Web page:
An examination of sexual orientation group patterns in mammographic and colorectal screening in a cohort of U.S. women
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Underutilization of cancer screening has been found especially to affect socially marginalized groups. We investigated sexual orientation group patterns in breast and colorectal cancer screening adherence.
Data on breast and colorectal cancer screening, sexual orientation, and sociodemographics were gathered prospectively from 1989 through 2005 from 85,759 U.S. women in the Nurses’ Health Study II. Publicly available data on state-level healthcare quality and sexual-orientation-related legal protections were also gathered. Multivariable models were used to estimate sexual orientation group differences in breast and colorectal cancer screening, controlling for sociodemographics and state-level healthcare quality and legal protections for sexual minorities.
Receipt of a mammogram in the past 2 years was common though not universal and differed only slightly by sexual orientation: heterosexual 84 %, bisexual 79 %, and lesbian 82 %. Fewer than half of eligible women had ever received a colonoscopy or sigmoidoscopy, and rates did not differ by sexual orientation: heterosexual 39 %, bisexual 39 %, and lesbian 42 %. In fully adjusted models, state-level healthcare quality score, though not state-level legal protections for sexual minorities, was positively associated with likelihood of being screened for all women regardless of sexual orientation.
Concerns have been raised that unequal healthcare access for sexual orientation minorities may adversely affect cancer screening. We found small disparities in mammography and none in colorectal screening, though adherence to colorectal screening recommendations was uniformly very low. Interventions are needed to increase screening in women of all sexual orientation groups, particularly in areas with poor healthcare policies.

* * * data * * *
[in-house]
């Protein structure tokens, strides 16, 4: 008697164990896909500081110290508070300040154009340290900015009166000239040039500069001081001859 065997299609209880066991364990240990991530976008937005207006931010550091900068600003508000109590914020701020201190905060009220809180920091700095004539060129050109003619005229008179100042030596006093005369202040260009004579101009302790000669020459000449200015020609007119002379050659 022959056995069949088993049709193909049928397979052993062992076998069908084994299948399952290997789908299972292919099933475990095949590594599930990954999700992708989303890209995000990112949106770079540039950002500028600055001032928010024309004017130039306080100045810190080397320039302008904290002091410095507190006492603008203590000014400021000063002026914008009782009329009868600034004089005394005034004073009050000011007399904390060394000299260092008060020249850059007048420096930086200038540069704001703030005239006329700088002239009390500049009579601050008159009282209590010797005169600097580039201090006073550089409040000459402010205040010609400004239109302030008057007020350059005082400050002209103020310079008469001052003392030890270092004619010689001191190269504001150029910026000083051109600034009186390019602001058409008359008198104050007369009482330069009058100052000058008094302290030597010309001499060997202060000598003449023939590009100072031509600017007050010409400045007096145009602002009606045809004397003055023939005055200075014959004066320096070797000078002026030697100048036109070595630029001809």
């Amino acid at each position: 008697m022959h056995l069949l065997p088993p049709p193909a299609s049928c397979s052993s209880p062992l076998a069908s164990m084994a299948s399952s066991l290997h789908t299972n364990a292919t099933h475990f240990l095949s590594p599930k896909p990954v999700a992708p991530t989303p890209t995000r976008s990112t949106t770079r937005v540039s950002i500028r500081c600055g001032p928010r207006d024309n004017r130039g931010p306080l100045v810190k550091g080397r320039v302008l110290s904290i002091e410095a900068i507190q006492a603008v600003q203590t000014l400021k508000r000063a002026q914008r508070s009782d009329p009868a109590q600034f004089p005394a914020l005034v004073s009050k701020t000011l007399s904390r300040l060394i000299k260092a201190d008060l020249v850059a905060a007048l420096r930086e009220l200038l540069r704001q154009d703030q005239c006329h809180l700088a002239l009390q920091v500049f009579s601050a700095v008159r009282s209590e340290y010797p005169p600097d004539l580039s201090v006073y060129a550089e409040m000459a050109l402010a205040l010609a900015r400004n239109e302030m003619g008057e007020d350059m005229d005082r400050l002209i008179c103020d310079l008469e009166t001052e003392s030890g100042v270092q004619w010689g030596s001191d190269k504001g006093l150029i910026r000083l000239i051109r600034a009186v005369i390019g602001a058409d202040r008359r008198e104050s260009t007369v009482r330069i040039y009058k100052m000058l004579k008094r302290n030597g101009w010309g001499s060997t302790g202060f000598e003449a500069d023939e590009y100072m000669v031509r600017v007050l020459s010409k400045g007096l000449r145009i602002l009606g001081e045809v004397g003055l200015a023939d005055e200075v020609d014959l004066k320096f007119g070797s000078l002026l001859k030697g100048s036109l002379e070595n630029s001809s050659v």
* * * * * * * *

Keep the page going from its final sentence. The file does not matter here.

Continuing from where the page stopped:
KeywordsBreast cancer Colorectal cancer Screening Sexual orientation Bisexual Lesbian
The authors would like to thank the participants and staff of the Nurses’ Health Study II for their valuable contributions as well as the following state cancer registries for their help: AL, AZ, AR, CA, CO, CT, DE, FL, GA, ID, IL, IN, IA, KY, LA, ME, MD, MA, MI, NE, NH, NJ, NY, NC, ND, OH, OK, OR, PA, RI, SC, TN, TX, VA, WA, and WY. The work reported in this manuscript was supported by the American Cancer Society grant RSGT-07-172-01-CPPB, NIH grants HL64108 and CA50385. NHSII is supported for other specific projects by the following NIH grants: CA67262, AG/CA14742, CA67883, CA65725, DK52866, HL64108, HL03804, DK59583, and HD40882. In addition, the Channing Laboratory has received modest additional resources at various times and for varying periods since January 1, 1993, from the Alcoholic Beverage Medical Research Foundation, American Cancer Society, Amgen, California Prune Board, Centers for Disease Control and Prevention, Ellison Medical Foundation, Florida Citrus Growers, Glaucoma Medical Research Foundation, Hoffmann-LaRoche, Kellogg’s, Lederle, Massachusetts Department of Public Health, Mission Pharmacal, National Dairy Council, Rhone Poulenc Rorer, Robert Wood Johnson Foundation, Roche, Sandoz, U.S. Department of Defense, U.S. Department of Agriculture, Wallace Genetics Fund, Wyeth-Ayerst, and private contributions. S. Bryn Austin is supported by the Leadership Education in Adolescent Health project, Maternal and Child Health Bureau, HRSA grant T71-MC00009. Deborah J. Bowen is supported by Centers for Disease Control and Prevention grant U48DP001922.
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